Recently, NDP Leader Tom Mulcair talked about the need to reverse the damage done by the present government. Here are a few things for the NDP to work on:
This week was Mental Health Week and on May 6, Sheridan College was the venue for an exciting presentation organized by Art House in partnership with the United Way. It was all about using the power of the performing arts to share knowledge about the experience of mental illness.
The event opened with a keynote discussion between Melanie McGregor of the Canadian Mental Health Association, Al Duncan volunteer for Talking About Addiction and Mental Illness and Natalie Baker, a clinical researcher at The Sick Kids Hospital.
Choreographer Siona Jackson, who had worked with a group of talented young dancers for only four days to learn and rehearse the performance to music by Tim Isherwood, presented the powerful and disturbing dance “Hearing Voices.” This was followed by a panel discussion with the dancers, local psychiatrists and psychologists, and advocates for youth for the LGBTQ community and students.
Questions from the audience covered the whole range of mental illness, the stigma attached and the isolation of the people who suffer. Some wonderful ideas were put forward both by audience members and by the panel on stage. Now we just have to find the political will and the funding to carry them out.
Greater HIV/AIDS Awareness Needed
On May 7, J-P Makuna, a social worker who came to Canada from the Congo, talked to the Golden Horseshoe Grandmothers Network about the prevalence of HIV/AIDS in Ontario and the devastating effect of stigma. He described the family doctor who asserted aggressively that “there are no HIV positive people here.”
He also discussed visiting a client who drew his blinds and remained shut up in his house for nine months after he was diagnosed, and described at-risk clients who refuse to be tested because they know the diagnosis would ruin their lives.
He talked about the bright people, who are diagnosed and then must take the terrible decision whether to keep the diagnosis secret, continue working and pay exorbitant fees for retro-viral drugs to control the effects of HIV, or give up their jobs and claim Disability Allowance, so that they can access essential drugs for free.
Because we don’t talk about HIV these days, young people believe it has been eradicated in Canada and no longer take any precautions. As a result, the incidence of new cases is growing in leaps and bounds. There is much to be done in educating health care workers and in talking to young people. An open discussion on how best to fund treatment for those who are diagnosed is long overdue.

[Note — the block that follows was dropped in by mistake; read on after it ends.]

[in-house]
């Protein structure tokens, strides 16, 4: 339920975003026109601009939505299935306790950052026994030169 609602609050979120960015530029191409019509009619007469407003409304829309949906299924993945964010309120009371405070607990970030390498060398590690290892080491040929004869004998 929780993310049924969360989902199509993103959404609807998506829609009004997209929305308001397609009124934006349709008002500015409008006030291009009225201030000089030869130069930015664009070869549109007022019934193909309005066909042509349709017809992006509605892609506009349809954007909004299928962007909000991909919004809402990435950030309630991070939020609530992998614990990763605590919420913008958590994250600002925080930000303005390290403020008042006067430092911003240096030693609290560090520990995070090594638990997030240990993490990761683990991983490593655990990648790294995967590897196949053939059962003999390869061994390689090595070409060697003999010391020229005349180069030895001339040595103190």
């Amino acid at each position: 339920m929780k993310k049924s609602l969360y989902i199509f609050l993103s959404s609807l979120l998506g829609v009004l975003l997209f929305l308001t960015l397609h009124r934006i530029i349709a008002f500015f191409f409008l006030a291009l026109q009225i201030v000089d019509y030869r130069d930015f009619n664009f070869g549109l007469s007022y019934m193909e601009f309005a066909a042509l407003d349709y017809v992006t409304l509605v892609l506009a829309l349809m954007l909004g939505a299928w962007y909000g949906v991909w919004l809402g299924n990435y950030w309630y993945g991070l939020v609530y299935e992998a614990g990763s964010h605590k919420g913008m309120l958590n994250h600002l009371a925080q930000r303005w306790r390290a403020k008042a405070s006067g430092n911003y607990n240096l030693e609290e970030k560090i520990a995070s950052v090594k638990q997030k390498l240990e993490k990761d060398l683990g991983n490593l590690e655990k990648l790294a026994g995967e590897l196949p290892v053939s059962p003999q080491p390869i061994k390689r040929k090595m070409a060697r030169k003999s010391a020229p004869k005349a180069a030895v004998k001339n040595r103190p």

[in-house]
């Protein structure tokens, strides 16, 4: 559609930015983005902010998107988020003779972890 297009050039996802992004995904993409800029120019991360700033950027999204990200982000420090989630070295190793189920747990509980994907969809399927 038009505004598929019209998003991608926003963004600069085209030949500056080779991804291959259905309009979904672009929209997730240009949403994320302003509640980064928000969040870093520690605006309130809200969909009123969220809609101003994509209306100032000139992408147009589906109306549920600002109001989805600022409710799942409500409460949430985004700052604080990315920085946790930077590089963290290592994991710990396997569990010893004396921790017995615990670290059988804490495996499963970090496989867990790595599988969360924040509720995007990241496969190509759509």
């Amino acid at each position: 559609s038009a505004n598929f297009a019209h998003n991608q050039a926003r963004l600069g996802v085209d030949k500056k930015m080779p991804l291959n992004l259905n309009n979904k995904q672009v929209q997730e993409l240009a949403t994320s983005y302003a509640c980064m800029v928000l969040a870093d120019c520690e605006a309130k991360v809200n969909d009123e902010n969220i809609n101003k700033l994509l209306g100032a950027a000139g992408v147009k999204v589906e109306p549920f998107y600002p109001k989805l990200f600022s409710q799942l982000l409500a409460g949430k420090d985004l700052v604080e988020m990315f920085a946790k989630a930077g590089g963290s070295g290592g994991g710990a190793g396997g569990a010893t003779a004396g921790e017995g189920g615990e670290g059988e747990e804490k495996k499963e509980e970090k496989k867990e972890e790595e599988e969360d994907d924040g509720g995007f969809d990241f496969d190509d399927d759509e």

Protecting Freedom of Speech and Access to Information
On May 8, I attended an all day conference at Ryerson called Flying Blind. This was organized by Canadian Journalists for Free Expression to build public awareness of what has been a terrible year for free expression in Canada. Panels of eminent scientists, professors and media representatives from radio, TV and newspapers discussed how Canada is failing to create information, how difficult it is to access information and how the government is limiting dissemination of information. The day wound up with a brainstorming session on how to solve these problems.
Media and universities must mobilize and fight to protect their right to collect and disseminate information. We must not allow mass surveillance to lead to self-censorship. Our laws are too weak. This government has pushed the limits and discovered that if it restricts openness and transparency, it cannot be held to account.
Future governments are unlikely to give up that advantage, and so the law must be strengthened. The Access to Information Act is over thirty years old and has never been updated. Ministries are exempt from access to information requests. The number of access to information requests from the public has risen exponentially since 2011. The Government spins this to mean that they are the most transparent government in history. The reverse is probably true.
Journalists are taught that to be an activist is to become partisan and lose objectivity. However, being an activist in support of freedom of expression is vital. If journalists and professors don’t advocate for freedom of expression, who will?
It was proposed that a broad coalition of organizations that have a stake in access to information be formed, that a web portal linked to social media as the go-to place for all questions and stories be constructed, and that journalists should promise to do at least one thing this year that exposes local community to outside information.
It was suggested that Federal candidates should use the run up to the election to make voters aware of suppression of information and talk about why access to information and freedom of expression are so important.